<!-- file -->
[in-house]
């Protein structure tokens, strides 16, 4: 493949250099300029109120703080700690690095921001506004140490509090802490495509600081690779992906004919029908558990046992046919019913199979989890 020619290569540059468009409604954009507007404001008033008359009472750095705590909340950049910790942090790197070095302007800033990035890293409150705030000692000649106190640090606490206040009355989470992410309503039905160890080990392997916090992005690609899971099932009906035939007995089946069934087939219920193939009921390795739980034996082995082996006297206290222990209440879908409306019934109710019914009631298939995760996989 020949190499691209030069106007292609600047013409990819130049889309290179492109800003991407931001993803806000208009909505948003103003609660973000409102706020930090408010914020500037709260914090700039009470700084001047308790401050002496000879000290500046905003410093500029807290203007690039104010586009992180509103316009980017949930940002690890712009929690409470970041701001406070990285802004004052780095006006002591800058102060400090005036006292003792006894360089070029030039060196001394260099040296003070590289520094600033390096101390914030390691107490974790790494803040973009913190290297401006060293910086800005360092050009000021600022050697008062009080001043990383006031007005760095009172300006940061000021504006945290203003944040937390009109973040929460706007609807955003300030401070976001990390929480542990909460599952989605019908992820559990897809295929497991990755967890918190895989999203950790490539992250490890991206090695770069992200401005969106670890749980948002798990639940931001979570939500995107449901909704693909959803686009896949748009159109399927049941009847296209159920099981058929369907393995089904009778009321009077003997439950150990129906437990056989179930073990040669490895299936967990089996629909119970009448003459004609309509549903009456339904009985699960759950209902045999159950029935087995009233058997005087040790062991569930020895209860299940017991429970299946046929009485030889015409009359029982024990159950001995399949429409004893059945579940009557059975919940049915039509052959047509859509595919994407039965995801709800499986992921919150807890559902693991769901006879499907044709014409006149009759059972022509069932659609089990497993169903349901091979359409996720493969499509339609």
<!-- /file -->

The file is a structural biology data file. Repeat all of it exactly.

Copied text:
[in-house]
């Protein structure tokens, strides 16, 4: 493949250099300029109120703080700690690095921001506004140490509090802490495509600081690779992906004919029908558990046992046919019913199979989890 020619290569540059468009409604954009507007404001008033008359009472750095705590909340950049910790942090790197070095302007800033990035890293409150705030000692000649106190640090606490206040009355989470992410309503039905160890080990392997916090992005690609899971099932009906035939007995089946069934087939219920193939009921390795739980034996082995082996006297206290222990209440879908409306019934109710019914009631298939995760996989 020949190499691209030069106007292609600047013409990819130049889309290179492109800003991407931001993803806000208009909505948003103003609660973000409102706020930090408010914020500037709260914090700039009470700084001047308790401050002496000879000290500046905003410093500029807290203007690039104010586009992180509103316009980017949930940002690890712009929690409470970041701001406070990285802004004052780095006006002591800058102060400090005036006292003792006894360089070029030039060196001394260099040296003070590289520094600033390096101390914030390691107490974790790494803040973009913190290297401006060293910086800005360092050009000021600022050697008062009080001043990383006031007005760095009172300006940061000021504006945290203003944040937390009109973040929460706007609807955003300030401070976001990390929480542990909460599952989605019908992820559990897809295929497991990755967890918190895989999203950790490539992250490890991206090695770069992200401005969106670890749980948002798990639940931001979570939500995107449901909704693909959803686009896949748009159109399927049941009847296209159920099981058929369907393995089904009778009321009077003997439950150990129906437990056989179930073990040669490895299936967990089996629909119970009448003459004609309509549903009456339904009985699960759950209902045999159950029935087995009233058997005087040790062991569930020895209860299940017991429970299946046929009485030889015409009359029982024990159950001995399949429409004893059945579940009557059975919940049915039509052959047509859509595919994407039965995801709800499986992921919150807890559902693991769901006879499907044709014409006149009759059972022509069932659609089990497993169903349901091979359409996720493969499509339609």